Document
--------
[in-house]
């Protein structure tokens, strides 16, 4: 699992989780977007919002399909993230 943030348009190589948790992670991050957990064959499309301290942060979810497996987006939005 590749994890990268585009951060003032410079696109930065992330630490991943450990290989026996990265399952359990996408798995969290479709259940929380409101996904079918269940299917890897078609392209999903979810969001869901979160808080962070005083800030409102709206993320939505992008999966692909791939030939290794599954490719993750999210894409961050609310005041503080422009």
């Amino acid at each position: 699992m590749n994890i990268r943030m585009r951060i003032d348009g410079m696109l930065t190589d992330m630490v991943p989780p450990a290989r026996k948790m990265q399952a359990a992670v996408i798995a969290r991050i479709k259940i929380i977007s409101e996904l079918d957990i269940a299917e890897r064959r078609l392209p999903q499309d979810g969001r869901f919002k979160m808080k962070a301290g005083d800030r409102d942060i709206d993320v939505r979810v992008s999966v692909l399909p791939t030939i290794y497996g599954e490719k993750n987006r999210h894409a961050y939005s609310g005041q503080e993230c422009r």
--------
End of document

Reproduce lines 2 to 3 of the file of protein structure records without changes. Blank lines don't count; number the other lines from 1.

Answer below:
């Protein structure tokens, strides 16, 4: 699992989780977007919002399909993230 943030348009190589948790992670991050957990064959499309301290942060979810497996987006939005 590749994890990268585009951060003032410079696109930065992330630490991943450990290989026996990265399952359990996408798995969290479709259940929380409101996904079918269940299917890897078609392209999903979810969001869901979160808080962070005083800030409102709206993320939505992008999966692909791939030939290794599954490719993750999210894409961050609310005041503080422009």
């Amino acid at each position: 699992m590749n994890i990268r943030m585009r951060i003032d348009g410079m696109l930065t190589d992330m630490v991943p989780p450990a290989r026996k948790m990265q399952a359990a992670v996408i798995a969290r991050i479709k259940i929380i977007s409101e996904l079918d957990i269940a299917e890897r064959r078609l392209p999903q499309d979810g969001r869901f919002k979160m808080k962070a301290g005083d800030r409102d942060i709206d993320v939505r979810v992008s999966v692909l399909p791939t030939i290794y497996g599954e490719k993750n987006r999210h894409a961050y939005s609310g005041q503080e993230c422009r």